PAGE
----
Tag Archives | intensity

What Works Best?

What works best?One of the perennial questions that comes up on my blog and probably on every blog about building new muscle is something like, “I’ve heard the ABC method of training works well, but I’ve also heard that XYZ is great too. Does anybody know which one is best?”

A common variation is: “Which method would be best for me?”

Here’s the harsh truth. The training method that is best for you is unknowable.

You can, and should, make an educated approximation. But you will never have certainty that you went with the “best” possible training method for you.

We Tested

We’ve been testing all sorts of things for over twenty years. Individual exercises, exercise combinations, multiple sets, and more. A lot of that is in our free e-booklet, Workout Variations Revealed.

We’ve even tested whether Static Contraction of Power Factor workouts build more mass.
Short answer:

– Nothing is more efficient at building mass, per minute of exercise, than Static Contraction
– A very particular Power Factor routine builds more mass per workout (but the workouts are longer than SC workouts)

The details of that testing, and the winning Mass Gain Workout are in this report.

We are working on and testing a very new workout that has the potential to exceed anything we’ve done in the past. I first tested it one-on-one with some 20-something guys in a gym. They were so wiped at the end of it they had to rest before walking out of the gym. The tonnage per minute is off the charts. I keep the page that talks about it hidden from our casual web traffic. If you’re interested you can try it here.

Limits of Empiricism

When we deal with experiments and evidence there’s always a limit to what we can claim to know. In weightlifting and bodybuilding this fact never seems to stop people from declaring things like, “I tried everything and the only thing that built my biceps was kettle bell curls on a Swiss ball. That’s the BEST biceps exercise there is!” As if there are magic properties of a 20kg kettle bell that a 20kg dumbbell or sandbag do not have. Not to mention avoiding inferior Belgian balls.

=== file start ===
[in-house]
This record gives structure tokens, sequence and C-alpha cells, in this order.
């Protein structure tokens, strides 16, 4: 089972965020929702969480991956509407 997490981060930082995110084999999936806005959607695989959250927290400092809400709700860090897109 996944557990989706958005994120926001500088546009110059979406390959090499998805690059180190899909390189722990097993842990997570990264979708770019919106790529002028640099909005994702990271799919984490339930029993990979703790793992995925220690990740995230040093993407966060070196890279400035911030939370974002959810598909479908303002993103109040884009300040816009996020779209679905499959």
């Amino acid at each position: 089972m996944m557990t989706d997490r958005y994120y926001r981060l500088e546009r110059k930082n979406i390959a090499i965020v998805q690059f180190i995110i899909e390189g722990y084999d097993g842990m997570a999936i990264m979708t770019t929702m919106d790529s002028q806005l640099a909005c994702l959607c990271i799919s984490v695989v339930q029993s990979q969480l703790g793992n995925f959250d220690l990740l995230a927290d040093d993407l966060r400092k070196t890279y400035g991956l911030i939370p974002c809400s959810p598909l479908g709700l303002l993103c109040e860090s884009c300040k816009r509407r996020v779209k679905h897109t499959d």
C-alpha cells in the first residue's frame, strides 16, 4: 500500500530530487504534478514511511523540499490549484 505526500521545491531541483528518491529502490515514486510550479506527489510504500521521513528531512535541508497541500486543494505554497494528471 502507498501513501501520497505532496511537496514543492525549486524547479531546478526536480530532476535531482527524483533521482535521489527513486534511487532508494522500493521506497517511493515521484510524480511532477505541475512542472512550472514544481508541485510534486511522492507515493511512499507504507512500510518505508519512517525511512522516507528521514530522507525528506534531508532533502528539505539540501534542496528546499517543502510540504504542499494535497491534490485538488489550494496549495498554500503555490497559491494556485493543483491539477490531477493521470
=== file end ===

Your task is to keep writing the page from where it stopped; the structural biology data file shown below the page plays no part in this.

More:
The bigger problem is that not all people have exactly the same physiology. I often use the example of penicillin. It’s a great antibiotic for the majority of people, yet it can be completely ineffective and even lethal to some people. Why?

I think it’s safe to say that seemingly strange variations occur in the area of strength training as well.

I know for sure that some people can training in only their strongest, safest range of motion and see almost complete transference of strength to their weak range. While others see virtually zero transference. Why? (I always ask the latter group, if you gain 20lbs of new muscle, why do you care about weak range maximum power? When do you ever need it?)

And the final blockade to knowing what is “best” is a problem of logic. Because anyone can assert that, – if only Michael Phelps had trained in the gym using the XYZ method – he would have been just a little bit faster in the pool. And whether or not that is correct is unknowable. So nobody can claim “best” with any measurable degree of certainty.

I’m sure some kind of exhaustive testing could be done, but my vote would be to spend those resources on cancer or heart disease testing instead.

And in any case, a giant, billion dollar weightlifting muscle gain study would come down to something like: 68% of people got better results with the ABC protocol, while 32% did better with the XYZ method. And at that point you still don’t know which one would suit YOUR metabolism better. And you’re right back at – pick one and see how it goes!